CPC stands for “Contrastive Predictive Coding” which is a learning approach created by Deep Mind in 2018 and published in this paper “Representation Learning with Contrastive Predictive Coding” to extract useful representations from data in an unsupervised way. Researchers from Facebook AI Research have modified the CPC method and explored how to it to pre-train speech models using unlabeled audio data directly from raw waveform in their paper Unsupervised Pretraining Transfers Well Across Languages published in 2020.

As the paper’s name suggests, the researchers were also interested to see if the modified version of CPC method can be leveraged in a cross-lingual setting to improve the quality for low resource languages. The official code for the CPC Audio paper can be found in Facebook Research’s official GitHub repository: facebookresearch/CPC_audio.

mCPC stands for “modified CPC”.


In this part, we are going to recap the CPC method proposed by Deep Mind in the “Representation Learning with Contrastive Predictive Coding” paper. Given an audio sequence $X$ splitted in $T$ discrete time steps, the input signal $x_{t}$ at time step $t$ is encoded by a encoder $\text{Enc}$ to a latent representations. Then, these latent representations are processed by a decoder $\text{Dec}$ to form phoneme representation $z_{t}$:

\[z_{t} = \text{Dec}\left( \text{Enc}\left( x_{1} \right),\ \text{Enc}\left( x_{2} \right),\ ...\text{Enc}\left( x_{T} \right) \right)\]

In the original paper, the encoder was a 5-layer convolutional network ($k = \left( 10,8,4,4,4 \right)$, $s = \left( 5,4,2,2,2 \right)$) and the decoder was a 1-layer Gated Recurrent Units (GRU). The encoder also has a down-sampling factor of $160$, meaning that for a $16kHz$ input, each feature encodes $10ms$ of audio.

Given this phoneme embedding $z_{t}$, the CPC task is to predict the next $K$ future representations, i.e., $\text{Enc}\left( x_{t + k} \right)$ for $k \in \left\{ 1,\ …K \right\}$ and it tries to push away representations from a random subset $N_{t}$ of negative examples. Overall, the loss function at a time step $t$ is thus:

\[\mathcal{L}_{t} = - \frac{1}{K}\sum_{k = 1}^{K}{\log\left\lbrack \frac{\exp\left( {\text{Enc}\left( x_{t + k} \right)}^{\intercal}A_{k}z_{t} \right)}{\sum_{n \in N_{t}}^{}{\exp\left( {\text{Enc}\left( n \right)}^{\intercal}A_{k}z_{t} \right)}} \right\rbrack}\]

Where $A_{k}$ is a linear classifier, which means we need to use $K$ different linear classifiers. There are many ways to sample the “distant” windows. The original paper did that by sampling negative utterance within the same speaker.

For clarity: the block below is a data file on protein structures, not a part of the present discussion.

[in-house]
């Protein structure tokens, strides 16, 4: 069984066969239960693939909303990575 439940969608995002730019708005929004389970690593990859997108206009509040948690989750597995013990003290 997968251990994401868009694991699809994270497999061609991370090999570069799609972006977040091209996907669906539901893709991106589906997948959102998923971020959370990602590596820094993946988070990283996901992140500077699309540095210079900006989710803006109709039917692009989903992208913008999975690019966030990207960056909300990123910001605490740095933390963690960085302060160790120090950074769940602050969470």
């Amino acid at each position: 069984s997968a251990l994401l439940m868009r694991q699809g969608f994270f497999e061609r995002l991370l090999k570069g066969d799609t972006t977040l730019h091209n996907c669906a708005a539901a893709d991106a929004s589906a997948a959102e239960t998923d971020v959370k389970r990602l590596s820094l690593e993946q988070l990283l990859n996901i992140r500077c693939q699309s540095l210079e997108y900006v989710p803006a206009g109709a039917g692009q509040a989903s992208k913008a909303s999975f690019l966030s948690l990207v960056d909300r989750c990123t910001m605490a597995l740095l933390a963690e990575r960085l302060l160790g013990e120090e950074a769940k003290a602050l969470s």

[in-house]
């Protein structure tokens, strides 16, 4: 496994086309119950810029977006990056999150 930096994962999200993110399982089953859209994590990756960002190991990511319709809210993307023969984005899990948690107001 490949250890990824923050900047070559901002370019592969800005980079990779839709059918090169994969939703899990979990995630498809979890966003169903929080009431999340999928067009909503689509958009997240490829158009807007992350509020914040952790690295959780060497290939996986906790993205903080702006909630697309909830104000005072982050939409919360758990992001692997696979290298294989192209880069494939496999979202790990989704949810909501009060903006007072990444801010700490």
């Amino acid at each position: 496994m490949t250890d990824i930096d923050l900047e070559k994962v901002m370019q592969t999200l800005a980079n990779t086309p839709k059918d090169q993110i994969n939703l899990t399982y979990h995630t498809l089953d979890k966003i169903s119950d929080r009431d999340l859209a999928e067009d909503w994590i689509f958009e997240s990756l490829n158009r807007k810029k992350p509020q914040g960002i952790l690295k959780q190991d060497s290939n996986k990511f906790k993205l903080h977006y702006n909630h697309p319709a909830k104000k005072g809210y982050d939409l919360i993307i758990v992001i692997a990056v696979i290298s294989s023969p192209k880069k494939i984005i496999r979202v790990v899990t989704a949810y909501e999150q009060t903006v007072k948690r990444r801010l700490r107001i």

Modified CPC

In this part, we are going to talk the modifications that the authors did to the CPC method in this paper:

  • They replaced batch normalization with layer normalization. The reason is the presence of batch normalization between the layers of the encoder leaks information between past and future windows. This makes the task very trivial. The following table shows a simple comparison between the two normalization methods:
  • They replaced the $K$ linear classifiers with $K$ one-layer transformer networks which has access to the whole sequence $\left\{ z_{1},\ …z_{T} \right\}$, the linear layer is too simple. The following table shows a simple comparison of the model’s performance:
  • They reduced the dimension of the convolutional layers from $512$ to $256$. It didn’t impact performance while reducing memory footprint.

  • Lastly, they used an LSTM decoder instead of a GRU, it slightly improved the performance.


Models in this paper were pre-trained using the modified CTC method, then fine-tuned on the phoneme representation task, then evaluated the resulting models on two tasks: the phoneme separability task and the phone classification task.

Pre-training was done either on the LibirSpeech 100h split, LibriSpeech 360h split, or the Babel-1070h dataset. After pre-trining which was done on English, the whole model is frozen and a linear classifier is fine-tuned for the targeted language. Fine-tuning was done using the Common Voice dataset (either 1 or 5 hours) as it comes in many languages. To obtain phoneme transcription of each audio sample, they used the open-source tool: phonemizer on the corresponding text scripts.

Evaluation was done using the Zerospeech2017 dataset which is made to measure phoneme separability of unsupervised models in different languages. The ABX score measures the discriminability between phonemes by estimating the probability speech segments to be closer to one another if they encode the same phoneme than if they don’t. The lower ABX is better.


The following table shows a comparison between the original CPC with the modified CPC on the phoneme separability task. Interestingly, CPC does not perform well on this metric but our modified version is on par with the state of the art.

The modified CPC surpasses the CPC on phoneme classification task performed on the LibriSpeech 100h set, and even matches unsupervised approaches dedicated to phoneme separability as shown in the following table:

Another set of experiments were performed considering the phoneme classification task across languages on the Common Voice dataset. The following table shows the phone error rate (PER) for the linear classifiers trained on top of the pre-trained model and fine-tuned for just 1 hour long.

As the table shows, the model trained from scratch thus performs poorly while pre-trained models significantly improve the performance in all languages, even without any finetuning.

In the following experiment, they compare the quality of the pre-trained features on English against other unsupervised methods on the Zerospeech2017 in two sets: Across- (“A.”) and within-speakers (“W.”). The following table shows the ABX score which shows that unsupervised pre-trained features generalize well across languages.